While putting out the never-ending fires that COVID has caused for your business, you’ll need to attempt to nurture organizational culture. In fact, it’s probably more important to do so in periods of change and crisis than at any other time.

There’s no way to automate the process of nurturing, meaning HR departments need to ensure employee engagement and communication are maintained as best they can.

Recruitment and retention remain key

If your business has been significantly impacted by the pandemic, there will inevitably have been some financial strain, lay-offs, and a hiring freeze.

Now, it’s time to get back to business and recruit the best replacements, offer old employees back their roles (if they’re still needed), and focus on retaining the staff you have.

One element of retention will revolve around how well staff have been treated throughout this difficult year. And it’s these committed staff that should take priority.

That said, recruiting the right talent for new opportunities could benefit from the pandemic: With remote working established, the recruitment pool expands ten-fold with people from miles away able to offer their expertise for the perfect role. As there are so many people who have been unfortunate enough to lose their jobs during COVID, there will be a lot of applicants for each job – all of which will need to be processed and acknowledged.

HR will play an integral role in remote employee engagement

As mentioned above, employee engagement is key to organizational culture but much harder to maintain with a remote workforce.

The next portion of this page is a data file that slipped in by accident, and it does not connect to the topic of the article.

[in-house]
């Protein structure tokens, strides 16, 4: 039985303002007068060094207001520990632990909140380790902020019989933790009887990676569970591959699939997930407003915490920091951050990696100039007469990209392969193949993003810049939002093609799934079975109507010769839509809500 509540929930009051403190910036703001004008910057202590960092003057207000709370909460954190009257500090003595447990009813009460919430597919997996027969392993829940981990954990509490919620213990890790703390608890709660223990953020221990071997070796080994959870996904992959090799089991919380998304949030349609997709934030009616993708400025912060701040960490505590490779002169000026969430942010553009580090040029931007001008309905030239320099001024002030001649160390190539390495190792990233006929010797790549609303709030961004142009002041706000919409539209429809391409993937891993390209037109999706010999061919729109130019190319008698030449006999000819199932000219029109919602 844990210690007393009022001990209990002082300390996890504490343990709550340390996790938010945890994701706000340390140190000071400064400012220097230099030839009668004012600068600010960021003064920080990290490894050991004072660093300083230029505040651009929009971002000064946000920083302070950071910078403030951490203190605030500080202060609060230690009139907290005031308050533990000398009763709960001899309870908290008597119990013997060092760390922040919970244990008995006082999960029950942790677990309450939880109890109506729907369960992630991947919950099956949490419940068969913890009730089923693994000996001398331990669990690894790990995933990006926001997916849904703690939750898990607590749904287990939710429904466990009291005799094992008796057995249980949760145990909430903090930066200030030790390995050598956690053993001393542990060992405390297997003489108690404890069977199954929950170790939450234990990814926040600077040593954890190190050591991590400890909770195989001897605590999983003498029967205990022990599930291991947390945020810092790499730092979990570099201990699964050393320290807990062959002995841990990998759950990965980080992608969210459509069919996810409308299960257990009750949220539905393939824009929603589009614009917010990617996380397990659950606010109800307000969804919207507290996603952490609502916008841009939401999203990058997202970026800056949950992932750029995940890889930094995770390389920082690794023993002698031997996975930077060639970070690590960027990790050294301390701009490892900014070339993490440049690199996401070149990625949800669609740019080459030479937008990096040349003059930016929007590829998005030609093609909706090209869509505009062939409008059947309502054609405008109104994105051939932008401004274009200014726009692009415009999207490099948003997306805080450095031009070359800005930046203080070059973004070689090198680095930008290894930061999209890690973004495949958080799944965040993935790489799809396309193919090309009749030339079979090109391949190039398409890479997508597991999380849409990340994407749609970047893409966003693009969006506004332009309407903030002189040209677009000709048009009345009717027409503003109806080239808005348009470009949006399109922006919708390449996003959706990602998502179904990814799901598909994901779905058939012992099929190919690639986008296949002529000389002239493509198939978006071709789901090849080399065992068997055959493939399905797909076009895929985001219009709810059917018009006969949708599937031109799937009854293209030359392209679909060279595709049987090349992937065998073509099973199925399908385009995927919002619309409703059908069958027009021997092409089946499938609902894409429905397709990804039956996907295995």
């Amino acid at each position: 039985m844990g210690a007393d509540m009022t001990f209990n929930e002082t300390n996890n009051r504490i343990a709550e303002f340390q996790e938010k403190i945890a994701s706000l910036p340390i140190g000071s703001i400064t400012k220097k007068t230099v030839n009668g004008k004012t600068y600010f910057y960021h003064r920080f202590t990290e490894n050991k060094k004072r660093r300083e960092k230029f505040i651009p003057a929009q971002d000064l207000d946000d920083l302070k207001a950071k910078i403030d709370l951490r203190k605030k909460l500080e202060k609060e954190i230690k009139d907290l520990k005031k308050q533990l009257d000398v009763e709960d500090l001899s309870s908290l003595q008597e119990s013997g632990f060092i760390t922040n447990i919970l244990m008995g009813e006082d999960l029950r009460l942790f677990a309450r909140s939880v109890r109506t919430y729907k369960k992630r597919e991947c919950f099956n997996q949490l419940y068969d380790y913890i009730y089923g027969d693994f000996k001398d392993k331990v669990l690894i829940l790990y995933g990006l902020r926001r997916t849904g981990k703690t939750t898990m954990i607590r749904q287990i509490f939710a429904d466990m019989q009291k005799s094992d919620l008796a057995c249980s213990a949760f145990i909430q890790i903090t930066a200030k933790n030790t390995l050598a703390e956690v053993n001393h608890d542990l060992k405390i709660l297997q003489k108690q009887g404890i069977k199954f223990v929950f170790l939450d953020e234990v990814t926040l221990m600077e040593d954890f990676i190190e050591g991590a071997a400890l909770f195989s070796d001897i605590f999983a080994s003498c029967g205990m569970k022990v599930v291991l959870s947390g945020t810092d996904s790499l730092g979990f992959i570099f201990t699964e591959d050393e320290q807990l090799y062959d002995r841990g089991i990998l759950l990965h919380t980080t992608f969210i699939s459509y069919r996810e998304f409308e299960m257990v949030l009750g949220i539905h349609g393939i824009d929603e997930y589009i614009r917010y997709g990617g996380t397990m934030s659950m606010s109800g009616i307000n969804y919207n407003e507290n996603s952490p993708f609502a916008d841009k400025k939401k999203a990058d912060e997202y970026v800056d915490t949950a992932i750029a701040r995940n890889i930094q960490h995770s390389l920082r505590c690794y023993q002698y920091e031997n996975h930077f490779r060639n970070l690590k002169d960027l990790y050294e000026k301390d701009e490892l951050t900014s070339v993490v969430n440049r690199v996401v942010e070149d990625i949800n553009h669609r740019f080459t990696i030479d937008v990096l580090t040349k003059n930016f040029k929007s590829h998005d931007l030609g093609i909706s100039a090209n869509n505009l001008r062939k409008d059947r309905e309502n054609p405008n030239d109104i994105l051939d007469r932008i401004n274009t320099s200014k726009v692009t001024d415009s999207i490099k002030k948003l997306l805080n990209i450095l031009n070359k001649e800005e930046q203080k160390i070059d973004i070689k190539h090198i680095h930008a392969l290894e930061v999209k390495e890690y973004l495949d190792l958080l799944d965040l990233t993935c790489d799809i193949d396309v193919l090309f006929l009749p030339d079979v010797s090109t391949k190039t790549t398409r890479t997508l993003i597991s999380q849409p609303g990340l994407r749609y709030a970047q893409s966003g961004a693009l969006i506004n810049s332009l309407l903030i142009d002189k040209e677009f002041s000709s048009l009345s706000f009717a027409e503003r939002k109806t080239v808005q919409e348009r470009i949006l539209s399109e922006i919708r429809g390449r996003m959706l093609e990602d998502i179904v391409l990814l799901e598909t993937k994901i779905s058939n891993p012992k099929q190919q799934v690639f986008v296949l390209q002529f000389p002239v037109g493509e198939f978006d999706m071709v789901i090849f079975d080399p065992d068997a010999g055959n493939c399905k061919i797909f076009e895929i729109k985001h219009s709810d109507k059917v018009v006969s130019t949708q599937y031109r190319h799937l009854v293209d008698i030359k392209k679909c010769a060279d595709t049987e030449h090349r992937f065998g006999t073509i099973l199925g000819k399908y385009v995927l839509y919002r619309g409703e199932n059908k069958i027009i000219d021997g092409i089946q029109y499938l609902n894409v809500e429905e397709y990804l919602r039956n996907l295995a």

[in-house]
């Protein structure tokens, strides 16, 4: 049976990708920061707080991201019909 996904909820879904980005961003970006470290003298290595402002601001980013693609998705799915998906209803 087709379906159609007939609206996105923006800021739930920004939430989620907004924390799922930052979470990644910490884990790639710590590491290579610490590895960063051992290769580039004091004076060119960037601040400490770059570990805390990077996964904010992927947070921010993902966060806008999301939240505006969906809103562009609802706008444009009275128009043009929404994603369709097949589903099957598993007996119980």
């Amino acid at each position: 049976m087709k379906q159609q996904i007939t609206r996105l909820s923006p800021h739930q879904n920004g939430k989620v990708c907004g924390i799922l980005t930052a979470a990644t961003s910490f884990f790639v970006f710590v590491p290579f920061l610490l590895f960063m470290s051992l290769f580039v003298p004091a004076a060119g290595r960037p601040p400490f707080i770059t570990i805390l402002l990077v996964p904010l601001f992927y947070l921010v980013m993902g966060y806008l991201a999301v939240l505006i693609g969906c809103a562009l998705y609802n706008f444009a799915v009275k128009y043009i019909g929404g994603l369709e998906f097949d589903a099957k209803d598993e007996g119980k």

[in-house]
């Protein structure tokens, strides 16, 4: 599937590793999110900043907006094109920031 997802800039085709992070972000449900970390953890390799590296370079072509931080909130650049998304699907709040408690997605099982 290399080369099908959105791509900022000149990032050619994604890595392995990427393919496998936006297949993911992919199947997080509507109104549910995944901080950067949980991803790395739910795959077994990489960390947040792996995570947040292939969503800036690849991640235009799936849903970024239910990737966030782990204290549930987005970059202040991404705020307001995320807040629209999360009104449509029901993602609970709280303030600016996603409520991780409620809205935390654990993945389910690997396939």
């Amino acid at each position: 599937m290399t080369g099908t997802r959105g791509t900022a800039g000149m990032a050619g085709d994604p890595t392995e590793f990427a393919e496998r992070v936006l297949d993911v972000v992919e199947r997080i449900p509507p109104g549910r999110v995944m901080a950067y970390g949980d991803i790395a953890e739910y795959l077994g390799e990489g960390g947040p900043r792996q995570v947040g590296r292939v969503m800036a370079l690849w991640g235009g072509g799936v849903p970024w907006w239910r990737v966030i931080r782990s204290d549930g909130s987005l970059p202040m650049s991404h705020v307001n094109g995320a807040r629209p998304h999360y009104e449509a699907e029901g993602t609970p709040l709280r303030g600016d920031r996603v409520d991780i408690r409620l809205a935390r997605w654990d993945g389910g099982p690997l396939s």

HR already plays an integral role in keeping employees engaged and enthused; however, this responsibility will become more prominent as we head into the future.

Research by Gallup shows that highly engaged teams tend to stay put, produce better outcomes and provide a much better level of customer service to clients and prospective clients. All of this means the business can save and make more money.

Engaged employees also seem to suffer less with burnout too.

But how do you keep staff engaged remotely?

The first step is to adjust any work perks already in place. Telehealth or mental health consultations for remote workers may be a great way to keep staff feeling safe, appreciated, and supported in their current roles.

Not everyone has a family to go home to after a long day, meaning some remote workers may struggle with loneliness and the isolation of working away from the office. Mental health consultations will help keep them afloat while also making managers more aware of the staff that need additional support.

Compliance with employment law

Remote working is still relatively new. Meaning not all HR teams will know the ins and outs of employment law for remote working.

As such, HR departments may experience a steep learning curve to ensure all their offsite and onsite staff are compliant with any new laws that come through congress.

There are still many things that have been left uncertain from the pandemic. However, as we return to normality, there is plenty for different departments to work on to make the future brighter than ever.